Fortunately, I don't think it has to be that hard or subjective. So enough theorizing, for now, let's get down to a real example. What is the biggest problem with the following code?
// Socket.h

struct Socket {
...mumble...
};

Socket CreateSocket();

void Open(Socket s, Address addr, Port port);

// Returns number of bytes actually read.
int Read(Socket s, byte[] outBuffer);

// Returns number of bytes actually written.
int Write(Socket s, byte[] buffer);

void Close(Socket s);
(Ok, no points to the wiseacre who said, "It's written in Blub.")

One could point out that it's not very OOP-y. It doesn't use encapsulation (at least not officially), in that the Socket struct is just a plain old struct. It has no class definition, and doesn't implement an interface. It also doesn't make use of polymorphism! What if I want to be able to pass this Socket to something that expects a Stream?

These might be valid concerns in one situation or another, but remain, nonetheless, mostly mechanical issues. The big problem is that this code is difficult to use correctly. Worst of all, it's difficult to debug. For example, you can write this:
// More pseudo-C
Socket s = CreateSocket();
s.Write(myBuffer);
In this case Open() was never called, but to figure out that this is a problem requires diagnosing a mysterious failure at run-time, which may not be easy to track down to its source. And while the above is a rather trivial case that you'd likely notice simply by looking at it, there are more insidious and realistic examples, such as:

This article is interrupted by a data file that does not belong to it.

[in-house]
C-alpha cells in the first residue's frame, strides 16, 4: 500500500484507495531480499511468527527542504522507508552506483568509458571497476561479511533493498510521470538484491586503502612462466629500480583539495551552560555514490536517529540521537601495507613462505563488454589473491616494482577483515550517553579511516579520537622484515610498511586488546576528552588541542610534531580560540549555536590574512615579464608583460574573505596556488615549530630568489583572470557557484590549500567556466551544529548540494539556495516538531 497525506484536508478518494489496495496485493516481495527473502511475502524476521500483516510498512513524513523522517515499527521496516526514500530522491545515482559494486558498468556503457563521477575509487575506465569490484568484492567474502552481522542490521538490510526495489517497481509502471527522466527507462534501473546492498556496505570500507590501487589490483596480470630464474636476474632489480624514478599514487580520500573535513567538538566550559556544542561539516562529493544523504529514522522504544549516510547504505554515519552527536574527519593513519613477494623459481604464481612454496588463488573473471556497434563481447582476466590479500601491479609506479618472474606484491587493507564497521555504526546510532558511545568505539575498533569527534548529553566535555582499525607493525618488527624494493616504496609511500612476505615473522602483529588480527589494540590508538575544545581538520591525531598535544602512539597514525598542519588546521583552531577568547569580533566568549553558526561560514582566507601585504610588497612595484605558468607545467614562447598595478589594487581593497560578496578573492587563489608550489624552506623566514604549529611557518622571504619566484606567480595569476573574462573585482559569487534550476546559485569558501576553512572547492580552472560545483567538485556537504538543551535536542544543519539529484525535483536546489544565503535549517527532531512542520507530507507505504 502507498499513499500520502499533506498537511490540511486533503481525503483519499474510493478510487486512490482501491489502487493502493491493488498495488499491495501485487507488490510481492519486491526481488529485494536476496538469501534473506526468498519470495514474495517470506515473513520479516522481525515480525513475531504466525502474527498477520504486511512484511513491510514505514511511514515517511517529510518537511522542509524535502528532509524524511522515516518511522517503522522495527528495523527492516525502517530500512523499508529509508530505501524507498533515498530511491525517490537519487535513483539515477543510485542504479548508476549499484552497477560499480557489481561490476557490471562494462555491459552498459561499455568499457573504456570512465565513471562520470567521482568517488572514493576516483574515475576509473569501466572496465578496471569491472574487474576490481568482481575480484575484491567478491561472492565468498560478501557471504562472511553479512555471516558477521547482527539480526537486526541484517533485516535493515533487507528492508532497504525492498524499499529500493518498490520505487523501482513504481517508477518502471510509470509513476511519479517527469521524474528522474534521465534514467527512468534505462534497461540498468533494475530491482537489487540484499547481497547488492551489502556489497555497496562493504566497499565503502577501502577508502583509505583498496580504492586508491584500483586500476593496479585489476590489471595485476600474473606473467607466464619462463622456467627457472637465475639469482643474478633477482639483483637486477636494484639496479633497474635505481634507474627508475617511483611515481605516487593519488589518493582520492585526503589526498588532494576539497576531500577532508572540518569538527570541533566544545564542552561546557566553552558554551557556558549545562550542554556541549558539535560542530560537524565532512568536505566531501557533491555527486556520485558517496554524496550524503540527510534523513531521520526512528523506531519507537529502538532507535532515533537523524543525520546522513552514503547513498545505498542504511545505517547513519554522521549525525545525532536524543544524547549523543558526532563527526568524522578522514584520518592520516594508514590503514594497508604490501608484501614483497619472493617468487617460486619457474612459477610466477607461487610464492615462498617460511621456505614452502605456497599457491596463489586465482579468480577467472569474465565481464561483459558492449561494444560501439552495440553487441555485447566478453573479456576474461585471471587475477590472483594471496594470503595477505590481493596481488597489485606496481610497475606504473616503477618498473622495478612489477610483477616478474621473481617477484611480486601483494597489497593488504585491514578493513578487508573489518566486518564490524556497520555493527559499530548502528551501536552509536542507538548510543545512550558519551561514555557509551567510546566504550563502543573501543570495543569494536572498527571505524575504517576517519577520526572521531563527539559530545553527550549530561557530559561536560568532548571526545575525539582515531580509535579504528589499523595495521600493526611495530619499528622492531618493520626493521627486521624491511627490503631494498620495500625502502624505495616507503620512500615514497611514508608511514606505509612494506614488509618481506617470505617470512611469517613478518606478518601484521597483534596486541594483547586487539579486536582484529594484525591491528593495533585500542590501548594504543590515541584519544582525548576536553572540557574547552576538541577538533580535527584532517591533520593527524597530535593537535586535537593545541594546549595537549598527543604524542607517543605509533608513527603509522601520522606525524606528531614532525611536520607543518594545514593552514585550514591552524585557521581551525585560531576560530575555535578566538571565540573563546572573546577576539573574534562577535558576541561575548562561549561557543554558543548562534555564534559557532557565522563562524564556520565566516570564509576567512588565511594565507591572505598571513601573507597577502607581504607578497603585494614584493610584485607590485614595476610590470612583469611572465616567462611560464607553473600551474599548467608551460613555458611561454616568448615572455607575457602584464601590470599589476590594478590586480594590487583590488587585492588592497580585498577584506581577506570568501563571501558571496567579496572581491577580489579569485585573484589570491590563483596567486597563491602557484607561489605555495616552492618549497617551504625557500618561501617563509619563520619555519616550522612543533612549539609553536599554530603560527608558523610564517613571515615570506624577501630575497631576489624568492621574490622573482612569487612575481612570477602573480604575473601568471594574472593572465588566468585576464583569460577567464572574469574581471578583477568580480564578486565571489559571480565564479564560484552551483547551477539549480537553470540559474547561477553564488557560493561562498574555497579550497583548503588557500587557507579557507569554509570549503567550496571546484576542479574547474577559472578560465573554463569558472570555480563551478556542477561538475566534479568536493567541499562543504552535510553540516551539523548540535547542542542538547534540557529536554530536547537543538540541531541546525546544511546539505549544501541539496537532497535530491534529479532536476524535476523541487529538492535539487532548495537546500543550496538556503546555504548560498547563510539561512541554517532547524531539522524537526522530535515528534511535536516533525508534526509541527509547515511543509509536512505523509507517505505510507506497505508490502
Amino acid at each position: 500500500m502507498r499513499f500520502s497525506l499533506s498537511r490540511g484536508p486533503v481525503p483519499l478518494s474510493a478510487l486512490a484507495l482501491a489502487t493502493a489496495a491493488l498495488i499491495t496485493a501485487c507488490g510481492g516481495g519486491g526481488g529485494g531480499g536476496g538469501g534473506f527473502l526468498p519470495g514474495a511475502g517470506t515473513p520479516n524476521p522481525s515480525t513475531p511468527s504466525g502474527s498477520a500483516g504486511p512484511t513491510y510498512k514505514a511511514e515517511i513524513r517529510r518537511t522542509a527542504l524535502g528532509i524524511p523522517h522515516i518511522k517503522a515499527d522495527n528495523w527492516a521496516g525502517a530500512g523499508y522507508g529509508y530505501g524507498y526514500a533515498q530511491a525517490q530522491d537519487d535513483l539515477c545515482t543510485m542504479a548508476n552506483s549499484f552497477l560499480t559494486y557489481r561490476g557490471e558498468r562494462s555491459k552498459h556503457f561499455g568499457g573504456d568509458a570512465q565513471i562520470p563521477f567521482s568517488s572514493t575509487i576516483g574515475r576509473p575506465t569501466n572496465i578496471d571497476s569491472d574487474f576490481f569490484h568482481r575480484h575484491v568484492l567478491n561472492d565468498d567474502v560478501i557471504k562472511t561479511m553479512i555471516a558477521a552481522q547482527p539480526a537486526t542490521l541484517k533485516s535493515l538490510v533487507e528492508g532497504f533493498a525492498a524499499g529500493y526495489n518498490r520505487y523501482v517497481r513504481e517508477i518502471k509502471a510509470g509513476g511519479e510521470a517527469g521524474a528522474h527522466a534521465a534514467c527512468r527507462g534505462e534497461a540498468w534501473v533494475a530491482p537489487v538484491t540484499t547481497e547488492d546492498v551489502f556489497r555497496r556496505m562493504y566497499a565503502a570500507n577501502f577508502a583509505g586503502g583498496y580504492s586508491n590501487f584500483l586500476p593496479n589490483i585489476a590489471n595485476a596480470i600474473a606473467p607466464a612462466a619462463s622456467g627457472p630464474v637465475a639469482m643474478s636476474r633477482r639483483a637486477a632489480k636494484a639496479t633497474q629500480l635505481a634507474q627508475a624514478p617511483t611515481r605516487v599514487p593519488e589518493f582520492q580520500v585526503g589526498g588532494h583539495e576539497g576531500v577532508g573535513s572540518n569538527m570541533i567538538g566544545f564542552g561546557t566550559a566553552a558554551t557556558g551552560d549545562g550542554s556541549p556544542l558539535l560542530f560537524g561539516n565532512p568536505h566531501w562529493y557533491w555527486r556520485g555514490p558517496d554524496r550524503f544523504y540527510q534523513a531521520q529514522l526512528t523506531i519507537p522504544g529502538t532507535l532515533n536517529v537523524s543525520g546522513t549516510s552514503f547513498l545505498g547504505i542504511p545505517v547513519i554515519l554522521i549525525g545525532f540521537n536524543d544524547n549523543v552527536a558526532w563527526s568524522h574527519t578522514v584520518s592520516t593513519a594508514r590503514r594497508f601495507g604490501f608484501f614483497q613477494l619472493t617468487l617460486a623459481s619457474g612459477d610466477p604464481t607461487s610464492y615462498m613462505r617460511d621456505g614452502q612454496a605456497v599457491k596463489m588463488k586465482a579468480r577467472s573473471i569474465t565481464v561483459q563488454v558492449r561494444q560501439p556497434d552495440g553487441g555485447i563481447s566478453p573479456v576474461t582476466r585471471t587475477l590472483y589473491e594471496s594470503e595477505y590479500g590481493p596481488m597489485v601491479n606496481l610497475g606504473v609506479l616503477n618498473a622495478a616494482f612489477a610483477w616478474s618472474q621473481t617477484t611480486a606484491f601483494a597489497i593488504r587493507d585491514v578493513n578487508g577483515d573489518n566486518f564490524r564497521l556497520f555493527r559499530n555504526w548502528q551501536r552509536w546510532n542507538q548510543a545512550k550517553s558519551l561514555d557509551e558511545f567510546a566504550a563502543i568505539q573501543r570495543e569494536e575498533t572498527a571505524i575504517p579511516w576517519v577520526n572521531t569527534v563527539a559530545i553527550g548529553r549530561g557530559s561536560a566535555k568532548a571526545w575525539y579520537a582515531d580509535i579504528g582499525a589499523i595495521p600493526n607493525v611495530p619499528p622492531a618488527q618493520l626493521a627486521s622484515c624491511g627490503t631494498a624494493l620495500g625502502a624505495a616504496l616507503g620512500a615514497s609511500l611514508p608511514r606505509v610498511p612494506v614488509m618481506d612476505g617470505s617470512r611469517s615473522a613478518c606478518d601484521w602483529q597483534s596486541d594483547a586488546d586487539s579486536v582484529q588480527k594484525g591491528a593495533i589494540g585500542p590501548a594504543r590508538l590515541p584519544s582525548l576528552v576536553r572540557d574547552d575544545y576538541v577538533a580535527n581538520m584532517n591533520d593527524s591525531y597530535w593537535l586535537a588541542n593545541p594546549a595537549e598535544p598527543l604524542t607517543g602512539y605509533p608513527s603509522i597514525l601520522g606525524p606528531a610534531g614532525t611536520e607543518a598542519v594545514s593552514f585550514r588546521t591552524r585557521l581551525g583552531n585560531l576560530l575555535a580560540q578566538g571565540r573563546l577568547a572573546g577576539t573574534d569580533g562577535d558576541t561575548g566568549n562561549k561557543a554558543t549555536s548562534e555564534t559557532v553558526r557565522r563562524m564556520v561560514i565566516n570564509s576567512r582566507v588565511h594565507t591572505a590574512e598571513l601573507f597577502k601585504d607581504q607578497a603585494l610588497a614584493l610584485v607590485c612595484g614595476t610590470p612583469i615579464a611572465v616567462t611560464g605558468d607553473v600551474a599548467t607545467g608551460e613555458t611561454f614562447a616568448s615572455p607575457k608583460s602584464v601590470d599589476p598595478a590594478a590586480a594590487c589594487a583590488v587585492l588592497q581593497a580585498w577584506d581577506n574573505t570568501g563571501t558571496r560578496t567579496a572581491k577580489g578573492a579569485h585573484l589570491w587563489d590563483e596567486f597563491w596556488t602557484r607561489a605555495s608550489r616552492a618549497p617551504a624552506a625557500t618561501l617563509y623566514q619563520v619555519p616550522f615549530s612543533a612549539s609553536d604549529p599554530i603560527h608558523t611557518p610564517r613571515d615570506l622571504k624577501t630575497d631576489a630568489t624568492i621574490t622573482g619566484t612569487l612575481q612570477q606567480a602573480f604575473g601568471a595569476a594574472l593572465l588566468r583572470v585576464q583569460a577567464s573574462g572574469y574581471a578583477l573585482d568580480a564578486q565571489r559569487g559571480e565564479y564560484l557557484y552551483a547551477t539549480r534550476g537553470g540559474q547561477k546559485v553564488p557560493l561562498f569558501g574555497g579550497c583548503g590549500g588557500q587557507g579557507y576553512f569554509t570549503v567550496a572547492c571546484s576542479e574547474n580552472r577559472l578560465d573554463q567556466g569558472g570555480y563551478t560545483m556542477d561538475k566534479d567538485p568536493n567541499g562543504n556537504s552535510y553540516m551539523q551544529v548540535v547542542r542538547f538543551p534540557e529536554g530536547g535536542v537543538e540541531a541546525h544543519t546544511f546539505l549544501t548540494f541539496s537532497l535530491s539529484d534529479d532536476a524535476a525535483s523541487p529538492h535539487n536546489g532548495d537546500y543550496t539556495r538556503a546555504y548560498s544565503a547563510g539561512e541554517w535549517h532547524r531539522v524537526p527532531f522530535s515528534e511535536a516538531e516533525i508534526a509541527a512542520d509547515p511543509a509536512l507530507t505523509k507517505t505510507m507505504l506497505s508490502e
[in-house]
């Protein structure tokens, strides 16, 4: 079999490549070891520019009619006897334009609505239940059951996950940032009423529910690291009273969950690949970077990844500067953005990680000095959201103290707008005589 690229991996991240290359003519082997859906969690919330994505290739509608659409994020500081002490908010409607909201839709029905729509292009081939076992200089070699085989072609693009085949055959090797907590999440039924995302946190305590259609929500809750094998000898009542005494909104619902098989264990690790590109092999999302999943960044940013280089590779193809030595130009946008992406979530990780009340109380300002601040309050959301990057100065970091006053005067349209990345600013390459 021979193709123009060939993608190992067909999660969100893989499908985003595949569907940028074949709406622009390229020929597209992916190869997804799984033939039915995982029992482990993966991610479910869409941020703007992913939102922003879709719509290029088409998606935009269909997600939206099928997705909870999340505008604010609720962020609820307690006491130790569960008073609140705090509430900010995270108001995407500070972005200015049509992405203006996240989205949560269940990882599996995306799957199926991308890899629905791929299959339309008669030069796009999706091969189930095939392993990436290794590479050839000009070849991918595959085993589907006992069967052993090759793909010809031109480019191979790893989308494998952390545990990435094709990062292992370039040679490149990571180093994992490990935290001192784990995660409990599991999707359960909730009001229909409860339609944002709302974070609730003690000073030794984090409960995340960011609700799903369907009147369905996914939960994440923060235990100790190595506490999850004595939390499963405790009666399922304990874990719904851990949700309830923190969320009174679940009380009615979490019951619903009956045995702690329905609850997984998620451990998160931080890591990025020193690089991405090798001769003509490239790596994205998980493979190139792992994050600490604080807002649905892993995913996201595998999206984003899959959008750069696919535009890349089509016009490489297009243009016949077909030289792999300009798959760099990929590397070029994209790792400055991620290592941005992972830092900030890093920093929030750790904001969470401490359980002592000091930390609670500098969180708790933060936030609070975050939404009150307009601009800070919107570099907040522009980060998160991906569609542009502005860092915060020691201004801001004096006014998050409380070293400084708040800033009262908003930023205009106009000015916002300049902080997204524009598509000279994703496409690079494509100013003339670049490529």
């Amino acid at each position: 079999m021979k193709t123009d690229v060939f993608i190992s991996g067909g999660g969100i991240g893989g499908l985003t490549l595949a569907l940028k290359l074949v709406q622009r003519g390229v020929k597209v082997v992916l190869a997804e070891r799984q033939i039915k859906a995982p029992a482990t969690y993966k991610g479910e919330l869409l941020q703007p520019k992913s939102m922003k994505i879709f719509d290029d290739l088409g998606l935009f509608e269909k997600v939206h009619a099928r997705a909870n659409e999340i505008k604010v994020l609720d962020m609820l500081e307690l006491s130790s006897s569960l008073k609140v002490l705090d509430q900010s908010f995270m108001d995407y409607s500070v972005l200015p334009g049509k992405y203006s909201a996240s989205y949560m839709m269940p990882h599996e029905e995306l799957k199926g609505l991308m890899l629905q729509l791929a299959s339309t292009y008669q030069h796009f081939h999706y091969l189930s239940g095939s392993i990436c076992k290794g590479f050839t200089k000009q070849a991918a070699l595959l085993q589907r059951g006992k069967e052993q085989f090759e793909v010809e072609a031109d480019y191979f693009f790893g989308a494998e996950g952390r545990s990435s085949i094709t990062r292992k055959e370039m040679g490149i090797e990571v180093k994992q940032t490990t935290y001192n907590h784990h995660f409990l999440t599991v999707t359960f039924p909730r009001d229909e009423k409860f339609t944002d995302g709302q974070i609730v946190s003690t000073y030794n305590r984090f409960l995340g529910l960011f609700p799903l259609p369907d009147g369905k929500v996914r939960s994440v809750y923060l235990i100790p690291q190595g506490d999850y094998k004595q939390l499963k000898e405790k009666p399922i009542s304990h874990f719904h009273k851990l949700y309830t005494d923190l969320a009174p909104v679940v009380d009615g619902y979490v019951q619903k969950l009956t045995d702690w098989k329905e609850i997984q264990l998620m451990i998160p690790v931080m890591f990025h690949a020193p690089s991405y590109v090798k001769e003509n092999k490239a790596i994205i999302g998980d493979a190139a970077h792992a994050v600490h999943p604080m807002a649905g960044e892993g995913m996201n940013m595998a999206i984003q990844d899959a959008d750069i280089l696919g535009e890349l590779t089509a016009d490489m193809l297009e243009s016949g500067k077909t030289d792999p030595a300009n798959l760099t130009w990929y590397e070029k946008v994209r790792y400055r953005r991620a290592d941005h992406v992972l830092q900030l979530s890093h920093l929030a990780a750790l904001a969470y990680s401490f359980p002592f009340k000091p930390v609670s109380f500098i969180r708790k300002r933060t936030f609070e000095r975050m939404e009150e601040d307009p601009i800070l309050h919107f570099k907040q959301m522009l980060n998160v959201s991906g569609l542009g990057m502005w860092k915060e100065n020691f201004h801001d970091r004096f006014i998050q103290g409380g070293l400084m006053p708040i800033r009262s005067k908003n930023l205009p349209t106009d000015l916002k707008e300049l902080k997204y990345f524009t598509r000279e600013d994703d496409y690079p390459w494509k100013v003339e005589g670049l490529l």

void Handshake(Socket s)
{
const byte[] header = { 0xBEEF, 0xBEEF };
if (s.Write(header) != header.length) {
...mumble...
}
}

// The following is in a file/library far, far away
...
void Mumble(...)
{
...
Socket s1 = Socket();
Open(s1, "www.google.com", 80);
Socket s2 = Socket();
Open(s1, "localhost", 2341); // OOPS!
Handshake(s1);
Handshake(s2); // BOOM!
...
}
This could easily happen, just a slip of the finger while typing. Since this code is written in C, the results will be catastrophic and hard to diagnose. This code is like a city sidewalk filled with open manholes; you can avoid them, but you have to watch where you step. And did I mention you're in one of those large, cold, unfriendly cities where your fellow pedestrians are unlikely to warn you of your imminent demise?